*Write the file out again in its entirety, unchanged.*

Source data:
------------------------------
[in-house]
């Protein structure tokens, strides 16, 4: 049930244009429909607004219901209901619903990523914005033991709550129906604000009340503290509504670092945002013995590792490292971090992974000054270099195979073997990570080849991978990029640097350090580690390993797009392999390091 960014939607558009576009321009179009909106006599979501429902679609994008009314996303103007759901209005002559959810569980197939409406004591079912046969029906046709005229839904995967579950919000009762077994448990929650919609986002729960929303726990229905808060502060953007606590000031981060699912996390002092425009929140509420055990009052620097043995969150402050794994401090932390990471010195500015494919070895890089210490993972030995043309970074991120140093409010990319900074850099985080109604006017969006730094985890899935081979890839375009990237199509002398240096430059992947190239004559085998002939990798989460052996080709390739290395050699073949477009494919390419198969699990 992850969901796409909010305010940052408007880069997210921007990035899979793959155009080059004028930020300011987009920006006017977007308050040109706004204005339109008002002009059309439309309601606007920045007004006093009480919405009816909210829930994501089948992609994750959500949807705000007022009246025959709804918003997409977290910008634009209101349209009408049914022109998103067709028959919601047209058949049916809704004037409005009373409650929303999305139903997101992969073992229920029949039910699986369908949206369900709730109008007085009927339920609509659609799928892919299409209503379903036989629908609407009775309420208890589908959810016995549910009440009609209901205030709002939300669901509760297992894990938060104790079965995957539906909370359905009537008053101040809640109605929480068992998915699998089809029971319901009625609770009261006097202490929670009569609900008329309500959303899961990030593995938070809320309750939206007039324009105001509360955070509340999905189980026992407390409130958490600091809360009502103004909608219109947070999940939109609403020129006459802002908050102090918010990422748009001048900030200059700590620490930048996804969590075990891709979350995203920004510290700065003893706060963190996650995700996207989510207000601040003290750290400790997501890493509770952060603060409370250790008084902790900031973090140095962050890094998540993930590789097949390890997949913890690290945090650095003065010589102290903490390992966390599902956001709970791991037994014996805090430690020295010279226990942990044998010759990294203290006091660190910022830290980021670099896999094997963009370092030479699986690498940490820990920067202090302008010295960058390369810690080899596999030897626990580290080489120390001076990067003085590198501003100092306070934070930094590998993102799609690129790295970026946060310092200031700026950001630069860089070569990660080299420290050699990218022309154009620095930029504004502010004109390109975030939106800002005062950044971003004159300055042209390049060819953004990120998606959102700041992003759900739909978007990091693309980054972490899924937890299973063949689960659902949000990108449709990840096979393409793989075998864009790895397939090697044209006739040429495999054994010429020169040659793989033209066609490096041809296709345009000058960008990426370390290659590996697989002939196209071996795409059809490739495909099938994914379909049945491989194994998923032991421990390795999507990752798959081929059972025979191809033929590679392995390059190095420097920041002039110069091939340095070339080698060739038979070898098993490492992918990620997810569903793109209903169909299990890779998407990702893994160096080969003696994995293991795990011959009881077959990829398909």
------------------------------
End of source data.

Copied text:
[in-house]
């Protein structure tokens, strides 16, 4: 049930244009429909607004219901209901619903990523914005033991709550129906604000009340503290509504670092945002013995590792490292971090992974000054270099195979073997990570080849991978990029640097350090580690390993797009392999390091 960014939607558009576009321009179009909106006599979501429902679609994008009314996303103007759901209005002559959810569980197939409406004591079912046969029906046709005229839904995967579950919000009762077994448990929650919609986002729960929303726990229905808060502060953007606590000031981060699912996390002092425009929140509420055990009052620097043995969150402050794994401090932390990471010195500015494919070895890089210490993972030995043309970074991120140093409010990319900074850099985080109604006017969006730094985890899935081979890839375009990237199509002398240096430059992947190239004559085998002939990798989460052996080709390739290395050699073949477009494919390419198969699990 992850969901796409909010305010940052408007880069997210921007990035899979793959155009080059004028930020300011987009920006006017977007308050040109706004204005339109008002002009059309439309309601606007920045007004006093009480919405009816909210829930994501089948992609994750959500949807705000007022009246025959709804918003997409977290910008634009209101349209009408049914022109998103067709028959919601047209058949049916809704004037409005009373409650929303999305139903997101992969073992229920029949039910699986369908949206369900709730109008007085009927339920609509659609799928892919299409209503379903036989629908609407009775309420208890589908959810016995549910009440009609209901205030709002939300669901509760297992894990938060104790079965995957539906909370359905009537008053101040809640109605929480068992998915699998089809029971319901009625609770009261006097202490929670009569609900008329309500959303899961990030593995938070809320309750939206007039324009105001509360955070509340999905189980026992407390409130958490600091809360009502103004909608219109947070999940939109609403020129006459802002908050102090918010990422748009001048900030200059700590620490930048996804969590075990891709979350995203920004510290700065003893706060963190996650995700996207989510207000601040003290750290400790997501890493509770952060603060409370250790008084902790900031973090140095962050890094998540993930590789097949390890997949913890690290945090650095003065010589102290903490390992966390599902956001709970791991037994014996805090430690020295010279226990942990044998010759990294203290006091660190910022830290980021670099896999094997963009370092030479699986690498940490820990920067202090302008010295960058390369810690080899596999030897626990580290080489120390001076990067003085590198501003100092306070934070930094590998993102799609690129790295970026946060310092200031700026950001630069860089070569990660080299420290050699990218022309154009620095930029504004502010004109390109975030939106800002005062950044971003004159300055042209390049060819953004990120998606959102700041992003759900739909978007990091693309980054972490899924937890299973063949689960659902949000990108449709990840096979393409793989075998864009790895397939090697044209006739040429495999054994010429020169040659793989033209066609490096041809296709345009000058960008990426370390290659590996697989002939196209071996795409059809490739495909099938994914379909049945491989194994998923032991421990390795999507990752798959081929059972025979191809033929590679392995390059190095420097920041002039110069091939340095070339080698060739038979070898098993490492992918990620997810569903793109209903169909299990890779998407990702893994160096080969003696994995293991795990011959009881077959990829398909």